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University of Johannesburg Philosopher Seeking To Develop Philosophy of Epidemiology As A New Sub-Discipline

Is philosophy just a lot of hot air, or is there more to it than that? Are philosophers just good at creating problems, but not at solving them?  Can philosophers be useful to epidemiologists? Put another way, should epidemiologists care about philosophy?

Alex Broadbent, a young British-trained philosopher of science with a faculty appointment at the University of Johannesburg, clearly believes in the potential value of philosophy for epidemiology, and has set out to prove it. His forays into the field are now evident from the work he has published as guest editor of a themed-section of peer-reviewed essays in Preventive Medicine on Philosophy and Epidemiology, to which eminent figures from epidemiology and statistics as well as philosophy contributed, and as principal author of a new report from the PHG foundation entitled “Epidemiology, risk, and causation—Conceptual and methodological issues in public health science”.

These publications are not solo contributions but rather the products of a series of workshops which Broadbent helped to organize in 2009-10 on Epidemiology, Risk, and Genomics hosted at the University of Cambridge, Department of History and Philosophy of Science and sponsored by the PHG Foundation. He has also organized an international conference on the topic in December 2011, with funds from the South African government.

Doubts About Philosophy


In the introduction to his PHG report, Broadbent is candid about the skepticism which he believes may confront his endeavors in the epidemiology community. He states, “Doubt is often expressed when philosophers purport to contribute to the scientific enterprise…Epidemiology is a useful activity, and there is ample evidence in epidemiological journals and text books that philosophical problems arise in the course of doing it. The motivation of this project was to identify some of these problems, and to begin the process of solving them.”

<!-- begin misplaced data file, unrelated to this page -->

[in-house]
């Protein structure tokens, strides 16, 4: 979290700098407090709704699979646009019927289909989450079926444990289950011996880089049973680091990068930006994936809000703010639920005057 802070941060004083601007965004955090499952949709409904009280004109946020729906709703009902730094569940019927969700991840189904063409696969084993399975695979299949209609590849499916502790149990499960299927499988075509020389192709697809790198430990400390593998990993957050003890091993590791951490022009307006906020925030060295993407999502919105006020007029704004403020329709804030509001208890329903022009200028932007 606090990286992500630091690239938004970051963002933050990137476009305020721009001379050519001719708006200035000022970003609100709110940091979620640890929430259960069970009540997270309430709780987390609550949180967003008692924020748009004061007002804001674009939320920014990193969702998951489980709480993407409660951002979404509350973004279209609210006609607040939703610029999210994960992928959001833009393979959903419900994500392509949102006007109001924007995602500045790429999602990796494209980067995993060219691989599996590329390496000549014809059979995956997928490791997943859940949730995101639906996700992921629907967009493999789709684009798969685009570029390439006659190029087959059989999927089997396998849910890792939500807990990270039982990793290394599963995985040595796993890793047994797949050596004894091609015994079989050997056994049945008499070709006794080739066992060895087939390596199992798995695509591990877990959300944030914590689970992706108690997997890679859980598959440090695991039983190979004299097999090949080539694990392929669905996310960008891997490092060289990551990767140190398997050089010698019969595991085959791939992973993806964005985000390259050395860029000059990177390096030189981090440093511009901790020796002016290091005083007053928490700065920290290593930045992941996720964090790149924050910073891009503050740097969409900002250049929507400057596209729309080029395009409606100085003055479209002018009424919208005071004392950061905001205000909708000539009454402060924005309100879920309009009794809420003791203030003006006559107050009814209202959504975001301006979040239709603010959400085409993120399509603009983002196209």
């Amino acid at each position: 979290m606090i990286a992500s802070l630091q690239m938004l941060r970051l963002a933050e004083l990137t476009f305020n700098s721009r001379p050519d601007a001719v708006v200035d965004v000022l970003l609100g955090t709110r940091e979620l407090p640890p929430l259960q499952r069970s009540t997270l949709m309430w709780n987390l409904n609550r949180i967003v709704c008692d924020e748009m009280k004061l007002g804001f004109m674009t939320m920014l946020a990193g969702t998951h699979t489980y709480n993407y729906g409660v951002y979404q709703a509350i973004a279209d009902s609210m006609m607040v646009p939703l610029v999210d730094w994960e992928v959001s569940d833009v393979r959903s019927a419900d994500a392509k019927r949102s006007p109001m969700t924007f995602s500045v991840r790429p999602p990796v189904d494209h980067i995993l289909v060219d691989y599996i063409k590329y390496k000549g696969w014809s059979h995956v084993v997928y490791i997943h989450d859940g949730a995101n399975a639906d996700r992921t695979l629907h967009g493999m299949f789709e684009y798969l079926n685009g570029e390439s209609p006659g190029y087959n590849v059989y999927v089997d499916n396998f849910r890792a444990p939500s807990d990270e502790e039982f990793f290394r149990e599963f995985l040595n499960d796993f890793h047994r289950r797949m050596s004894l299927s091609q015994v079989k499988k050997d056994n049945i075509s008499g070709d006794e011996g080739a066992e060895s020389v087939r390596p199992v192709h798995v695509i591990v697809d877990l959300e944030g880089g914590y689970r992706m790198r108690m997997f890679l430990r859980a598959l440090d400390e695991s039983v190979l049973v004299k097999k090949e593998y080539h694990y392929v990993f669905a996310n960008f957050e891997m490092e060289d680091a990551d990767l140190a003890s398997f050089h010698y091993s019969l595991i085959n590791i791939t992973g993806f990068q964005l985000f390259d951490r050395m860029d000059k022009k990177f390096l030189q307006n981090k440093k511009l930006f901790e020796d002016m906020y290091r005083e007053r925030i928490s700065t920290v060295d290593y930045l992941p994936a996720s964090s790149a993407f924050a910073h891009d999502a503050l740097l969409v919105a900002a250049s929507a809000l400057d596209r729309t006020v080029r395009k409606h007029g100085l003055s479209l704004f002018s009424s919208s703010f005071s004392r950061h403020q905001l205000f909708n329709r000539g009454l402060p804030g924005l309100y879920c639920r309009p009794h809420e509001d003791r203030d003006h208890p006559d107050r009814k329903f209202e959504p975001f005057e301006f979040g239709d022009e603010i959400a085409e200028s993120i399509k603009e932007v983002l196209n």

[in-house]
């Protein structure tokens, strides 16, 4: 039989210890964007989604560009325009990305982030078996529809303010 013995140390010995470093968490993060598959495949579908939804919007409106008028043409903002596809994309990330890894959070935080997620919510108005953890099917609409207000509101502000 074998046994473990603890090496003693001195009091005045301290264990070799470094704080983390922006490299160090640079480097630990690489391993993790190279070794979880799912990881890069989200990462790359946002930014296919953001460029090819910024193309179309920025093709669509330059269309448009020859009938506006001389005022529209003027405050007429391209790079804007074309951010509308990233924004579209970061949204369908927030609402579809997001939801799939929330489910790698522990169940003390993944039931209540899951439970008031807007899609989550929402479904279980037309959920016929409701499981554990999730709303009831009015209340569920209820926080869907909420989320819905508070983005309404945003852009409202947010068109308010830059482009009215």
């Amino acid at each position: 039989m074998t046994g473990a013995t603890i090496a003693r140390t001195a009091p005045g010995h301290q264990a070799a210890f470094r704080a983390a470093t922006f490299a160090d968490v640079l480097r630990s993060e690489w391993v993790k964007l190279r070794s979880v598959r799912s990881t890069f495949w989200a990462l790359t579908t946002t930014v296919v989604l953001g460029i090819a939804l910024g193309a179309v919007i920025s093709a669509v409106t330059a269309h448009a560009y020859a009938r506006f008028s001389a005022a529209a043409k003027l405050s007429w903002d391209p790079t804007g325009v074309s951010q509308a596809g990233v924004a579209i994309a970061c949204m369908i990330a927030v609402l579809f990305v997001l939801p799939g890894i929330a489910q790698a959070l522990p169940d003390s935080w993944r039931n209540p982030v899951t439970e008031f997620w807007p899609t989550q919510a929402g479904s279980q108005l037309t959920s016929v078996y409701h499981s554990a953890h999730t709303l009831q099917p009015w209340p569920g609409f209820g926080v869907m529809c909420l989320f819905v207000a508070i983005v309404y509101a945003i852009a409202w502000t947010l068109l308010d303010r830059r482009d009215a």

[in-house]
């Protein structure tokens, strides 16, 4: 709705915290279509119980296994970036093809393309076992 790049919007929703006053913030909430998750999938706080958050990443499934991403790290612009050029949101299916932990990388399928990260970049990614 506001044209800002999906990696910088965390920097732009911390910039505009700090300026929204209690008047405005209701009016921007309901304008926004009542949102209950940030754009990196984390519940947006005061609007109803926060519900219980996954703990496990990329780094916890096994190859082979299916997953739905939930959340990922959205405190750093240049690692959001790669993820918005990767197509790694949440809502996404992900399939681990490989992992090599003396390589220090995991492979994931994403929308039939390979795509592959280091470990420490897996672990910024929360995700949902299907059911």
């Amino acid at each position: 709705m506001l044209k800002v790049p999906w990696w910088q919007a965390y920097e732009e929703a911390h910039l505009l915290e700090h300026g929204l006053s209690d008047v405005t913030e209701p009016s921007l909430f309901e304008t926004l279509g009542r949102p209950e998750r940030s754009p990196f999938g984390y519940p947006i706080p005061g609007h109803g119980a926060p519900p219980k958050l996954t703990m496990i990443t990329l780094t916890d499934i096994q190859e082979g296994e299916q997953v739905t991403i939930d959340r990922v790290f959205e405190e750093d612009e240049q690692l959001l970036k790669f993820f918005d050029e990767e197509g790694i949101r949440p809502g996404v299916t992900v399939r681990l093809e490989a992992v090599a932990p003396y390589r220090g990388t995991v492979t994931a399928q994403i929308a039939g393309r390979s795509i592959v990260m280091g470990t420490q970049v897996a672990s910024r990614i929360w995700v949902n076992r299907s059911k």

Philosophical Problems


Before enumerating the problems of interest in epidemiology, Broadbent was asked to clarify what constitutes a philosophical problem. He told the Epidemiology Monitor that such problems are those which people disagree about, where the disagreements are persistent yet reasonable, and for which further empirical evidence will not get you an answer. He stated that ethical problems are a type of philosophical problem that are easier to recognize than other types because we have pre-existing ideas about right and wrong.

According to Broadbent, where concepts such as causation, risk, uncertainty, and causal inference have seemed too vague to use, epidemiologists have developed well-defined substitutes. However, it is not always clear how to relate these well-defined concepts back to the vague ones in which we think when deciding on courses of action or making evaluative judgments. Moreover, inconsistencies in our innate, “Stone Age” thinking are often brought out when epidemiologists seek to apply and extend the Stone Age concepts. Evidence cannot be brought to bear to resolve the difficulties, which are conceptual. It is in these areas where a philosophical approach could be helpful.